In some embodiments, as in FIG. 11, the axial cross section of the head has a nipple shape. That is, the cross section consists essentially of a tapered front section having little or no land portion. In other embodiments, and now referring to FIG. 12, the axial cross section of the head has a bullet shape. That is, the cross section includes broad lands 320 and a tapered distal section 321.

Now referring to FIG. 13, in some embodiments, the radial cross-section of the head has a circular shape. Preferably, however, the radial cross section of the head has a rectangular shape having a height and a width, as in FIG. 6. Preferably, the rectangular or triangular shape is dimensioned so that the height HH is at least 5 times the width WH.

Although in preferred embodiments, the device is a single integral piece, in some embodiments, the device may be modular. For example, in some embodiments having a thin, centered guide, the shaving portions may be slidable over the outer surfaces of the guide.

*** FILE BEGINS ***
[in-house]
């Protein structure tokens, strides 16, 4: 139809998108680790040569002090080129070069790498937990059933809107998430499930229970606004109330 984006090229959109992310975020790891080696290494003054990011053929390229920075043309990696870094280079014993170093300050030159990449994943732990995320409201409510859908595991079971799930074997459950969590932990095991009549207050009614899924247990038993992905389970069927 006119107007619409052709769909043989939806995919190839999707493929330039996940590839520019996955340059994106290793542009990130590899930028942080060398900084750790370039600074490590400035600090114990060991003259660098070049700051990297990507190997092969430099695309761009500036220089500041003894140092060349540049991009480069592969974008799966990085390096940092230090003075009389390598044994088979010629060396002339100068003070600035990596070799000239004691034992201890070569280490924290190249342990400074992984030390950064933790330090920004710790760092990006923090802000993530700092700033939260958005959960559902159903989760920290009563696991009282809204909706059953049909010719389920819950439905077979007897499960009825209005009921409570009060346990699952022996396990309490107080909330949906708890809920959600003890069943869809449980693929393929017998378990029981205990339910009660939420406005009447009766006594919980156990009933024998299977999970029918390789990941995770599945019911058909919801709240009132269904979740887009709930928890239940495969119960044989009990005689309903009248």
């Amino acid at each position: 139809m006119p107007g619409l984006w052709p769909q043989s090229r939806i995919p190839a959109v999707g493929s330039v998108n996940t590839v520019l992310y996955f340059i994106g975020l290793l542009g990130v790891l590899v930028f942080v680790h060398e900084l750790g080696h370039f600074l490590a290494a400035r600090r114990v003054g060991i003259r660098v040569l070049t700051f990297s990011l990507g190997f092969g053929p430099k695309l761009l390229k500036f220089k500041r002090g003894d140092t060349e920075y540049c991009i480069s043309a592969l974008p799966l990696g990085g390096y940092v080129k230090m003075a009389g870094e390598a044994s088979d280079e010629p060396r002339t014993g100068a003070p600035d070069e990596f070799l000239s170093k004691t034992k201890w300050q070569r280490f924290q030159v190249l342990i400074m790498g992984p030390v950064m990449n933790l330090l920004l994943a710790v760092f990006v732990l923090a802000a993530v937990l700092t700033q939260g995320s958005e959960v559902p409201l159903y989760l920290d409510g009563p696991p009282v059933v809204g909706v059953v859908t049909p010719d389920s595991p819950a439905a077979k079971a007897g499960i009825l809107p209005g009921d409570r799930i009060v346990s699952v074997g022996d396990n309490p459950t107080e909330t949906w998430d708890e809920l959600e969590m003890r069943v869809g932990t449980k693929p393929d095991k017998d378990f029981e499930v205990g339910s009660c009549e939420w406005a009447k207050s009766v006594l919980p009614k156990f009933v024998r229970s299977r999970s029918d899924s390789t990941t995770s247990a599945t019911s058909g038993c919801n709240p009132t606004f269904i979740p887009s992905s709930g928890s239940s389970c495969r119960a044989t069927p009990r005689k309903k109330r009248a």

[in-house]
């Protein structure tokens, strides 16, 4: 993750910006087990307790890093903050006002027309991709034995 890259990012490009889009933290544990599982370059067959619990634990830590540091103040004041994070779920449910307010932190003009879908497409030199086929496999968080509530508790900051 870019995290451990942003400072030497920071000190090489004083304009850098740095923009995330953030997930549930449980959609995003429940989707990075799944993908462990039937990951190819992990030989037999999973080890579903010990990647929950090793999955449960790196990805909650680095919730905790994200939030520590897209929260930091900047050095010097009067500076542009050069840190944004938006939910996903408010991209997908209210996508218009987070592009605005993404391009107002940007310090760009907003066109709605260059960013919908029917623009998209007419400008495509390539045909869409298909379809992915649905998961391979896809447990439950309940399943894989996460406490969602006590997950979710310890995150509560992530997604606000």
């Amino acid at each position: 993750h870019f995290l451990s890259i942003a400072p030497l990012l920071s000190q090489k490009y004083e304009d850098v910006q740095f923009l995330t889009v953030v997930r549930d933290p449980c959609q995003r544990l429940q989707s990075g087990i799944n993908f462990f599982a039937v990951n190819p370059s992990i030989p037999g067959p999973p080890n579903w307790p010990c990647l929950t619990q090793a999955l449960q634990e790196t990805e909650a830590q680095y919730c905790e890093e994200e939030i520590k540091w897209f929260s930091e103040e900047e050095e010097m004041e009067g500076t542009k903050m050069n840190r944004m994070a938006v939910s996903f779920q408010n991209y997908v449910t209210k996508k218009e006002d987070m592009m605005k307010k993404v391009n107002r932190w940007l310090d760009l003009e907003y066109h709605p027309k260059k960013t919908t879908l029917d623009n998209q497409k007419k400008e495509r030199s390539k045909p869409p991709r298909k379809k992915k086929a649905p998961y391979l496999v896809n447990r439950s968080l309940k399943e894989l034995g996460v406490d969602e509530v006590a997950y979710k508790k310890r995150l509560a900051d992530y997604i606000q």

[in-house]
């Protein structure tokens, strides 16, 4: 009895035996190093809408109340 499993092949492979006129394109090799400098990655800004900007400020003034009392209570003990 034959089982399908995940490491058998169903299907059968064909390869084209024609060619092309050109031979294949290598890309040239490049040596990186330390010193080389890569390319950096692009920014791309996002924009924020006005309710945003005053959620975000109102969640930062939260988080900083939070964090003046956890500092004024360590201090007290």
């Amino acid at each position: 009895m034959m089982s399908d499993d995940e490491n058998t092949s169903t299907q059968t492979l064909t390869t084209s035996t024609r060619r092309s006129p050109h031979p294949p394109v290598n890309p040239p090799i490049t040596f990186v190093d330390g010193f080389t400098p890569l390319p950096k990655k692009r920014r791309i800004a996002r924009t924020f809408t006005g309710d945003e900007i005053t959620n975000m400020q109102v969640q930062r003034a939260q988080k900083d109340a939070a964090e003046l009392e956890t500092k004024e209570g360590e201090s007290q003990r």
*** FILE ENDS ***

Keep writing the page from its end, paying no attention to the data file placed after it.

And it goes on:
Preferably, the device is made from either a metal or a ceramic material, or a composite of metals and ceramics. The device should be sterilized before use in a procedure. More preferably, the device is made of stainless steel.

Also in accordance with the present invention, there is provided a vertebral endplate chisel comprising:

    • a) a base having upper, lower and intermediate portions, and proximal and distal portions,
    • b) no more than two shaving portions for contouring vertebral endplates, comprising:
      • i) an upper shaving portion extending distally from the upper portion, and